The Indian economy is on the move. The latest data released by the Central Statistical Organisation on India's Gross Domestic Product pegs growth at 7.6% (at constant prices) as against 7.2% in 2014-15.
The latest indicator of economic growth, which looks at the Gross Value Added (GVA) at basic prices (which means GDP minus taxes and subsidies on products) is pegged at 7.3% in 2015-16 as against 7.1% in 2014-15.
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This data released by the central government suggest a bright future for the economy. However, there are some challenges in a few sectors that are slowing down - agriculture, financial services, real estate, electricity and water supply. And most importantly, growth has decreased in the third quarter compared to the previous one.
This number broadly includes performance of various sectors like transport, communication, corporate, agriculture and manufacturing.
The economy is slated to do better than last year, but going by Q3 figures, there has been a downturn in the last few months.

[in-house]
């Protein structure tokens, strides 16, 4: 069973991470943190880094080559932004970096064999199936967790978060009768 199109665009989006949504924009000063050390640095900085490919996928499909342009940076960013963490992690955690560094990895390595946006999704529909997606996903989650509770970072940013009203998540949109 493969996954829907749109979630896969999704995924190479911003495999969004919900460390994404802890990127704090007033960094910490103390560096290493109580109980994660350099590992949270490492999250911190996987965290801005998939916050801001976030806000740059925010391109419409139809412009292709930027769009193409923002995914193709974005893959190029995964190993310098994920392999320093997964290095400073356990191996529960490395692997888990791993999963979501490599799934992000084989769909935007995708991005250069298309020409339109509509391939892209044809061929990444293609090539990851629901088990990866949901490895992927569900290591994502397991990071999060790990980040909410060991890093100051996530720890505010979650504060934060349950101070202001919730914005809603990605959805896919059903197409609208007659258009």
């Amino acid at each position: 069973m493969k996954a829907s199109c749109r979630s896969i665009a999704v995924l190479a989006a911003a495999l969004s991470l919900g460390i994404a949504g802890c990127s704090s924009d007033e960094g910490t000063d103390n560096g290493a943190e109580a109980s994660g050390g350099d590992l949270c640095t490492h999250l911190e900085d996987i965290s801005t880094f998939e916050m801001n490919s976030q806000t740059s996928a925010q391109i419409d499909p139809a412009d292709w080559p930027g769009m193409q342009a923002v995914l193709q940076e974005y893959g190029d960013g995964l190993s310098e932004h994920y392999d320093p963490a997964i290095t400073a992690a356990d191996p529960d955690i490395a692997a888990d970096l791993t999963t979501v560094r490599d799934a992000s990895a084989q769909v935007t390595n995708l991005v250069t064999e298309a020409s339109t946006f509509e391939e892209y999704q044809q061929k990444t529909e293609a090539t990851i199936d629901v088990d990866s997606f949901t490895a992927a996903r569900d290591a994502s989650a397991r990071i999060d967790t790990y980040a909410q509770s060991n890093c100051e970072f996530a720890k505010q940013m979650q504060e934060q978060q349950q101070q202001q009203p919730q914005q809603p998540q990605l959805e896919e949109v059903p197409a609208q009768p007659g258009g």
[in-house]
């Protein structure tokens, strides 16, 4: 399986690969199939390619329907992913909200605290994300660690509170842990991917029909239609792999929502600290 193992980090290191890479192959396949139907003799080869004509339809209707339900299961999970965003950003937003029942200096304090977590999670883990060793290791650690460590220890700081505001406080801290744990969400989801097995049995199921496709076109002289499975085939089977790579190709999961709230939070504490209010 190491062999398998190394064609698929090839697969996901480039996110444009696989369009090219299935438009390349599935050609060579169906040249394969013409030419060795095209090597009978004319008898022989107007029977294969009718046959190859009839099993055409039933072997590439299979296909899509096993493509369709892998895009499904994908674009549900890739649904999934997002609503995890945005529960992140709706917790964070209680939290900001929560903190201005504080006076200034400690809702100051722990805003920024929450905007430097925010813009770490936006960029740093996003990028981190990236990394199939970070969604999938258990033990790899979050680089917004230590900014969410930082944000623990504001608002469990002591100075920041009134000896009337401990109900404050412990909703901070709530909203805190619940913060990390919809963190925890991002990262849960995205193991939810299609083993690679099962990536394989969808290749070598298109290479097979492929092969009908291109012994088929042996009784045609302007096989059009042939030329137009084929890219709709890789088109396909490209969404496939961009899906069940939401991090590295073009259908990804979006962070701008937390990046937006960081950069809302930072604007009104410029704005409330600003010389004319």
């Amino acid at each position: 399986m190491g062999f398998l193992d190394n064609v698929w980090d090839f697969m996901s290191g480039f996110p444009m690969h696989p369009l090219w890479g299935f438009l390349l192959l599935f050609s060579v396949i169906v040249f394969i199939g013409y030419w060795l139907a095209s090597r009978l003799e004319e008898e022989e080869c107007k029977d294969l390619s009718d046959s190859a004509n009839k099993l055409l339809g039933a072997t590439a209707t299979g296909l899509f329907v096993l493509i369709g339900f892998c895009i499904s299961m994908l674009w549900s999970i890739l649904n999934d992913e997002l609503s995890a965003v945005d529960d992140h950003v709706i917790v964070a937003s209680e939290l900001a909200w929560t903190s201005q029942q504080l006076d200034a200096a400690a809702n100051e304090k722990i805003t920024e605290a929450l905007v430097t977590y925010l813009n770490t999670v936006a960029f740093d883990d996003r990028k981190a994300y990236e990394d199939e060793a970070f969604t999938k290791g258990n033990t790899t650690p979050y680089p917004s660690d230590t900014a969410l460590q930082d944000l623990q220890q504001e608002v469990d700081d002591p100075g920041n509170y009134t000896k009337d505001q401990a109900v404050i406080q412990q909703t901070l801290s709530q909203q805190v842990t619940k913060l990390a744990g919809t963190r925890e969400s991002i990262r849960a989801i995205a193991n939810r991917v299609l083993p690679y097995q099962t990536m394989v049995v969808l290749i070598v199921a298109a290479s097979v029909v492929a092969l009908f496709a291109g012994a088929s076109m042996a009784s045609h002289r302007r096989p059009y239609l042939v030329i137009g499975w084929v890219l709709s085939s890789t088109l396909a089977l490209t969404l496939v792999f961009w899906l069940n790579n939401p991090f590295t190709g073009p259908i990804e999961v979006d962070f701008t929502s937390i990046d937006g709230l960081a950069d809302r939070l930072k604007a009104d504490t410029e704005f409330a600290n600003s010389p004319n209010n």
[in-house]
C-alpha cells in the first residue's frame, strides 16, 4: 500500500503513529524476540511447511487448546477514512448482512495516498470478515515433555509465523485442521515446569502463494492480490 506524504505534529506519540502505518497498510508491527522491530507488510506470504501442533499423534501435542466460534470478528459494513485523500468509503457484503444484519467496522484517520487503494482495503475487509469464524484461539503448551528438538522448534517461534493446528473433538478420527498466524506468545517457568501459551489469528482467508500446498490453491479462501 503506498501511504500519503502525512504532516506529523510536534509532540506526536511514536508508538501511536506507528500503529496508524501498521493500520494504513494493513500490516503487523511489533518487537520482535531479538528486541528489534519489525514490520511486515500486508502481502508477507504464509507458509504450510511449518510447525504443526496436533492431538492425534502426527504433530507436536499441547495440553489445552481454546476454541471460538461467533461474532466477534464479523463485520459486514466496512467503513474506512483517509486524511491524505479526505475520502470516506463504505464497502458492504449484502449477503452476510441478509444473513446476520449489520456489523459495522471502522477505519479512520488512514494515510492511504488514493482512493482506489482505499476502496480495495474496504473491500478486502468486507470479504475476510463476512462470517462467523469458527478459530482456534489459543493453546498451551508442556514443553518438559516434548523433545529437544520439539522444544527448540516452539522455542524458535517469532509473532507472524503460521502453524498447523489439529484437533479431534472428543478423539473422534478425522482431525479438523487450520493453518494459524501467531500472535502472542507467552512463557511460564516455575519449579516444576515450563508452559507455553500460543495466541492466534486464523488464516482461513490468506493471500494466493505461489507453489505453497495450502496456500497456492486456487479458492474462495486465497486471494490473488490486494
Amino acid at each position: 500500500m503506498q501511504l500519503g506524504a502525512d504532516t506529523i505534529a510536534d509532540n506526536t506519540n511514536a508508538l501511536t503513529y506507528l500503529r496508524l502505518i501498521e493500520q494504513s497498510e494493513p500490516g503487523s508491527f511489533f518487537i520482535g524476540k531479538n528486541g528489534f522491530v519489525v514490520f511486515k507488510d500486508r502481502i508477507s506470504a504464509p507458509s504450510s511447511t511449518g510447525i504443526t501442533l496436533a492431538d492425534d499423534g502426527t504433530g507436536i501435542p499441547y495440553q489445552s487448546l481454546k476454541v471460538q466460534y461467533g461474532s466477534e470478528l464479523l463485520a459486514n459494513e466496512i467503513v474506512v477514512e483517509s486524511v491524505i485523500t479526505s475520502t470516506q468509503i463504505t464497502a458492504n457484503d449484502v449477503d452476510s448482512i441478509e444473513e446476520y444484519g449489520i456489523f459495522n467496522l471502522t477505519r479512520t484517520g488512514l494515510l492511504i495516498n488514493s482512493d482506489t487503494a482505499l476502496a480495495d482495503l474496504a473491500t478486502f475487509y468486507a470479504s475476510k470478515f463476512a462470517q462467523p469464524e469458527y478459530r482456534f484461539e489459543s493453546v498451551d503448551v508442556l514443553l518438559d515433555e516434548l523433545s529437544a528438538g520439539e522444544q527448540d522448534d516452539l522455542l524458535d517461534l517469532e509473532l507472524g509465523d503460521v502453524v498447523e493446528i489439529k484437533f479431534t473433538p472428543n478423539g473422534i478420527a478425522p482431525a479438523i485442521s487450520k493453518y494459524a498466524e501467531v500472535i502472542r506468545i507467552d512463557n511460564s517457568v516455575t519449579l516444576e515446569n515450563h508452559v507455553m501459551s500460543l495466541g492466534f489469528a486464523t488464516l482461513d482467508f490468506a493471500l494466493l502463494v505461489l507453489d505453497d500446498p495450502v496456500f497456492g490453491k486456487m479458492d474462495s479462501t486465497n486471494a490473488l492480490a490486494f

Agriculture, which engages about half of India's population, saw negative growth of -1% in Q3, as against 2% in Q2. This seems to be the impact of successive droughts and decline in production of foodgrains.
However, it is anticipated that GVA will grow at 7.3% in 2015-16 as against 7.1% in 2014-15.
Surprisingly, the manufacturing sector grew at 12.6% during Q3 in 2015-16. This is a huge jump from 1.7% that was recorded in the third quarter of 2014-15.
Interestingly, a recent Asia Nikkei survey revealed that the manufacturing sector was rising due to new business influx from within the country and abroad.
"The direction of the numbers is very positive. The policy and reform measures the government has undertaken in the last one-and-a-half years are beginning to show results," said economic affairs secretary Shaktikanta Das.
This growth estimate weeks before the Union Budget provides a glimmer hope, especially for the manufacturing sector.
However, the negative growth in the agriculture sector is a cause of concern. There is also need to put a caveat on these growth figures given the controversial decision to change the base year from 2004-05 to 2011-12 . Even the RBI Governor Raghuram Rajan had raised questions over the credibility of the data.
So the GDP growth figures need to be seen with cautious optimism.